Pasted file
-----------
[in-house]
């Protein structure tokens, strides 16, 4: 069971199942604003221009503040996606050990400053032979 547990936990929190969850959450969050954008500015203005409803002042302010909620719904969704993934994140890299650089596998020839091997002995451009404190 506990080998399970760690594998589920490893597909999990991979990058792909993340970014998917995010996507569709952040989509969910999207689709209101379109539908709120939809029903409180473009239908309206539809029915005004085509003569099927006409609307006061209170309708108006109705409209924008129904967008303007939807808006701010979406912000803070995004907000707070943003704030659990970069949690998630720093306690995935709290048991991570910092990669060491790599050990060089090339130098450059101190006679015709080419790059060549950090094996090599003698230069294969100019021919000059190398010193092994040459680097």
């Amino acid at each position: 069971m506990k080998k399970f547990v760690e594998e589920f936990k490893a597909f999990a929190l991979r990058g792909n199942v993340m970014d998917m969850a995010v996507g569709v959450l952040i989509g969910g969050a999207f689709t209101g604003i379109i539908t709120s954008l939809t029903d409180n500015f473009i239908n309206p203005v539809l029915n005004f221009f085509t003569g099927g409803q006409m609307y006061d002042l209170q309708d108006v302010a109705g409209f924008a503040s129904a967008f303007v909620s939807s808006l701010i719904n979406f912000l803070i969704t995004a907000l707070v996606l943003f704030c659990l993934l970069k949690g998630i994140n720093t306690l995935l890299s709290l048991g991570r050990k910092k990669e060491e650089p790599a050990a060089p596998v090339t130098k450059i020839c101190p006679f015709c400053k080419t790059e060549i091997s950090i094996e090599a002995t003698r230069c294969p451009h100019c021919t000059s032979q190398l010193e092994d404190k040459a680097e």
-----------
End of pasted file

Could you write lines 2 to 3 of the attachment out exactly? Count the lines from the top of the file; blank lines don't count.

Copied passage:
């Protein structure tokens, strides 16, 4: 069971199942604003221009503040996606050990400053032979 547990936990929190969850959450969050954008500015203005409803002042302010909620719904969704993934994140890299650089596998020839091997002995451009404190 506990080998399970760690594998589920490893597909999990991979990058792909993340970014998917995010996507569709952040989509969910999207689709209101379109539908709120939809029903409180473009239908309206539809029915005004085509003569099927006409609307006061209170309708108006109705409209924008129904967008303007939807808006701010979406912000803070995004907000707070943003704030659990970069949690998630720093306690995935709290048991991570910092990669060491790599050990060089090339130098450059101190006679015709080419790059060549950090094996090599003698230069294969100019021919000059190398010193092994040459680097």
């Amino acid at each position: 069971m506990k080998k399970f547990v760690e594998e589920f936990k490893a597909f999990a929190l991979r990058g792909n199942v993340m970014d998917m969850a995010v996507g569709v959450l952040i989509g969910g969050a999207f689709t209101g604003i379109i539908t709120s954008l939809t029903d409180n500015f473009i239908n309206p203005v539809l029915n005004f221009f085509t003569g099927g409803q006409m609307y006061d002042l209170q309708d108006v302010a109705g409209f924008a503040s129904a967008f303007v909620s939807s808006l701010i719904n979406f912000l803070i969704t995004a907000l707070v996606l943003f704030c659990l993934l970069k949690g998630i994140n720093t306690l995935l890299s709290l048991g991570r050990k910092k990669e060491e650089p790599a050990a060089p596998v090339t130098k450059i020839c101190p006679f015709c400053k080419t790059e060549i091997s950090i094996e090599a002995t003698r230069c294969p451009h100019c021919t000059s032979q190398l010193e092994d404190k040459a680097e």